Cheating is cheating

February 10, 2014

Is it right to equate the morality of underpaying tax with defrauding the benefit system?

. . . Just 380,000 individuals pay half of all income tax.

If you earn more than $80,000 you are in that group. Most tax is paid by businesses through corporate tax or receipted GST payments. Possibly 80 per cent of the country is taking more from the state than they are contributing.

If you are a net contributor most of your money will go to paying for the welfare of others.

Most of those who seek to reduce their tax obligations are net contributors to our society. The only complaints against them are they do not pay enough.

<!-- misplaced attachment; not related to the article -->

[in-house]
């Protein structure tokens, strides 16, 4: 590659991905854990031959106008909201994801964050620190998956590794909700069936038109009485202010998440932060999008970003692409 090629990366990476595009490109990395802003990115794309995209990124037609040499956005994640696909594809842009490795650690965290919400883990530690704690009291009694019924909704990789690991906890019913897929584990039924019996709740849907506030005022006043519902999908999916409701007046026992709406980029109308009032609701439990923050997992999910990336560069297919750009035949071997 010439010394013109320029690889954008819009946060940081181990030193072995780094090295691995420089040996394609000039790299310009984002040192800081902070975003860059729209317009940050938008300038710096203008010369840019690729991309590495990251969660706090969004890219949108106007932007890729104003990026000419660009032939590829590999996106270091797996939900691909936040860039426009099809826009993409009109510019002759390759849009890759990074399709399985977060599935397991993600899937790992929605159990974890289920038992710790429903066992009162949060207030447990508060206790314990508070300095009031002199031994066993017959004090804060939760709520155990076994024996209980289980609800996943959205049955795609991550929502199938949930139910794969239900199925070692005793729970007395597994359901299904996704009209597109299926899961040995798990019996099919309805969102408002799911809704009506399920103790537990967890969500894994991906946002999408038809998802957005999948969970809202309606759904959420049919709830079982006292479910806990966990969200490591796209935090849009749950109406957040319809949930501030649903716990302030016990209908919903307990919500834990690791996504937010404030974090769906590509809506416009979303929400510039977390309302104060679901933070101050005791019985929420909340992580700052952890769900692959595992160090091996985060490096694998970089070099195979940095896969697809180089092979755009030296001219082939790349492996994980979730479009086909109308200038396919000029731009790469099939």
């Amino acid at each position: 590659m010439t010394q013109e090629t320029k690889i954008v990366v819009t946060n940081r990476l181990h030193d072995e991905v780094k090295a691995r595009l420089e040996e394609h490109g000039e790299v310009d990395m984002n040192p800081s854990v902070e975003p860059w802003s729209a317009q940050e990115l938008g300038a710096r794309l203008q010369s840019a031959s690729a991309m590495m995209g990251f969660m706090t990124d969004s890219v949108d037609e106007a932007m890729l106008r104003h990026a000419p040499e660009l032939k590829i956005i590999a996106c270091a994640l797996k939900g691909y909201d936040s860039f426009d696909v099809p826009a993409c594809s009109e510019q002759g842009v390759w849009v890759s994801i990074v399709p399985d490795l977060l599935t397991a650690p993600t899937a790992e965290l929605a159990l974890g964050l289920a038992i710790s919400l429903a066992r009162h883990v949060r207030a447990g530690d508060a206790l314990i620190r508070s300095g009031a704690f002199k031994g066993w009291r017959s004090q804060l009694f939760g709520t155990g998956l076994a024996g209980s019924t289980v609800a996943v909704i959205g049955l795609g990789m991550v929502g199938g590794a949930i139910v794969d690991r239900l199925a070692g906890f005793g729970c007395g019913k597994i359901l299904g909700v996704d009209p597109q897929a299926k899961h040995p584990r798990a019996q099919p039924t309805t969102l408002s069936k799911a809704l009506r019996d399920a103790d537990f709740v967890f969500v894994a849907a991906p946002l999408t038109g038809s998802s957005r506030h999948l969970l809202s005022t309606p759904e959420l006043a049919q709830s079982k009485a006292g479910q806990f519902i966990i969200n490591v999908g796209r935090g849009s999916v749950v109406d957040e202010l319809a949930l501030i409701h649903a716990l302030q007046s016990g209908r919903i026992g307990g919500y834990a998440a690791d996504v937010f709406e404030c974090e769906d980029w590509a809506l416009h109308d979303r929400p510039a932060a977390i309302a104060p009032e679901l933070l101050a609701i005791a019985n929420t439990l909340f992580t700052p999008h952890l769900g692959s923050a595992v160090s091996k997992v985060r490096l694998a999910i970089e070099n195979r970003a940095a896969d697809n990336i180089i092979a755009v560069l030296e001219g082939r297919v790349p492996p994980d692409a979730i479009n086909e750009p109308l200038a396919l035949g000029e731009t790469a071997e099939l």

Beneficiary cheats, by contrast, are providing nothing to start with and seek to enrich themselves further by deception and dishonesty.

Judges understand this, which is why beneficiary cheats go to jail for longer, as they should.

Cheating is cheating.

It makes no difference if you’re cheating with your tax or a benefit. If you’re cheating, you’re cheating.

But if it’s not illegal is it cheating?

Tax evasion is illegal but arranging your affairs to minimise your tax burden isn’t necessarily.

This is why lower, flatter tax rates are better.

People are much less likely to try to avoid them and much more likely to spend their time on more productive activity which will make more money which will deliver more tax.

That creates a virtuous cycle which is far better than the vicious circle of higher taxes which encourage avoidance and lower productivity which produces less profit and less tax.


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